Chambers Fine Art is pleased to announce the opening on April 20, 2019 of Paradise Lost: New Works by GAMA. This will be his third exhibition at the gallery. Born in Inner Mongolia in 1977, GAMA studied at the Central Academy of Fine Arts in Beijing from 1996 to 2000 before moving to Karlsruhe, Germany in 2002 where he studied painting at the Staatliche Akademie der Bildenden Künste from 2002 to 2007 and was master student under Gustav Kluge from 2007 to 2008. He currently lives and works in Berlin.
GAMA’s formative years were spent in Inner Mongolia where his family lived a traditional nomadic existence and his aunt was an important shaman. Although suppressed during the period of Soviet domination, shamanism never really died out and GAMA was present on many occasions when his aunt entered into communion with the spirit world. The move from China to Germany was a transformative experience for GAMA as he was able to see first- hand works by European Old Masters and contemporary artists that he had previously seen only in reproductions. While he found much to admire in the vigorous figurative style of young artists associated with the Leipzig School, he felt a more profound sympathy for European masters from the Renaissance to the nineteenth century whose works could be seen in such depth in the great German museums. Literature was also a growing source of inspiration to him.
In the two years since the 2017 exhibition Fata Morgana, GAMA’s has evolved a new technique that is perfectly adapted to his wide-ranging and esoteric subject matter. Previously GAMA called attention to the ability of oil paint applied to the surface of canvas to convey three-dimensional representations of figures in space, however irrational the outcome. At the same time he would pull the rug from under this conventional method of representation by leaving visible ragged edges of canvas that revealed the methods by which such illusions are achieved.
Recently he has been perfecting a method whereby the woodcut technique, invented in China over 700 years before its earliest use in Europe, could be applied to oil painting. However, instead of being able to use only one color at a time, he uses a method whereby multiple colors can be applied at the same time. After being used to produce an image on the surface of the canvas, the wood block is destroyed, leaving each work unique. One of the great masters of the woodcut technique, Albrecht Dürer (1471-1528) is represented in This is Classic (2019). Typical of GAMA’s fascination with shapeshifting, however, is Little Red Riding Hood named after the European fairy tale, which uses the same image of Dürer but in reverse.
Each of GAMA’s paintings is characterized by a similarly rich brew of art historical, cultural and literary references. The nearly life-size painting of a prancing horse, The Horse Proudly Gallops with Gentle Breeze of Spring replicates the celebrated equestrian portrait Whistlejacket (c. 1762) by the English painter George Stubbs (1724-1806) in the National Gallery, London, although rendered magical by its golden hooves. The title, however, is a line from a poem by the Meng Jiao (751-814), After Passing the Imperial Examinations. Riding Alone for Thousands of Miles #21 is equally mysterious. Here the title which evokes an endlessly long journey is contradicted by the image of a horse and rider passing through the wall of a room. This may recall certain images of René Magritte although the title is taken from a 2005 film by Zhang Zhimou, Riding Alone for Thousands of Miles. This in turn refers to an ancient story in the Romance of the Three Kingdoms, frequently used in Chinese folklore and operas.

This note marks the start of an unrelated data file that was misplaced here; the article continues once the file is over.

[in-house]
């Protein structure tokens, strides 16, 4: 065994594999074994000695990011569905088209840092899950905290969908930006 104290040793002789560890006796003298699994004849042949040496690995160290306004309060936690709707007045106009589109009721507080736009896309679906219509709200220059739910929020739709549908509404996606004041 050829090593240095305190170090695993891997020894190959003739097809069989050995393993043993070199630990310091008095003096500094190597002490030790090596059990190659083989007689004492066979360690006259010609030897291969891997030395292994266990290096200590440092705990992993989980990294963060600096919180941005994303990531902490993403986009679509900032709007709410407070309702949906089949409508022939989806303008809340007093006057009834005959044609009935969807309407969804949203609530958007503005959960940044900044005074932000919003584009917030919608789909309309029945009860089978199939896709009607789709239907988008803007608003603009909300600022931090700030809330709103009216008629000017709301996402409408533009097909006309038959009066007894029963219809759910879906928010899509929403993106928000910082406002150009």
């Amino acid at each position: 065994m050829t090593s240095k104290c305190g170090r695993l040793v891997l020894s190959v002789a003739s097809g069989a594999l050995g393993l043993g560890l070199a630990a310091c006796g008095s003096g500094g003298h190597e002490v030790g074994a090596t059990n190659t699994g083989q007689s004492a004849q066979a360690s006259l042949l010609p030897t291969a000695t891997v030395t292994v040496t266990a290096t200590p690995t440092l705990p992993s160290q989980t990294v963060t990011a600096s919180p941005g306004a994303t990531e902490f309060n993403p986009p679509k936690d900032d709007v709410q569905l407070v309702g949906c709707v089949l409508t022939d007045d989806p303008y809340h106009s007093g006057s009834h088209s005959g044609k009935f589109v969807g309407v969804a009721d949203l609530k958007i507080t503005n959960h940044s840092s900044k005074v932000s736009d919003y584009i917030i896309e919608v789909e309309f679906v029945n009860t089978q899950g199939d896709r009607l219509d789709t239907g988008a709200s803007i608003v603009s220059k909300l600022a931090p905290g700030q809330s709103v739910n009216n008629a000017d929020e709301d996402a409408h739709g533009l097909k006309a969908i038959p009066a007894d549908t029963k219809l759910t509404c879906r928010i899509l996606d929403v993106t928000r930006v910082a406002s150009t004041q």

The dominant reference throughout the exhibition, however, is to the great epic poem Paradise Lost (1667) by John Milton (1608-1674) that relates the biblical story of the Fall of Man, the temptation of Adam and Eve by Satan and their expulsion from the Garden of Eden. As is always the case with GAMA, such literary references are not at all specific but establish a general mood. John Standing on the Wall I and II pay homage to the austere poet although he is partially transformed into one of GAMA’s more familiar folkloric munchkins. Vanitas themes abound. In The One (2017) noxious weeds and Venus Fly Traps emerge from the eye-sockets of a skull. Skulls are stacked in Epic I and II and in Aged Early but Youth Fades Away Late I and II butterflies hover over a skull perched on top of what may be the stem of a chalice or candlestick but GAMA’s woodcut - influenced painterly technique endows the fraught subject matter with a delicate poetry.
As in the legends and folk tales that GAMA devours there are always multiple layers of meaning in his paintings that their apparent resemblance to familiar genres belies.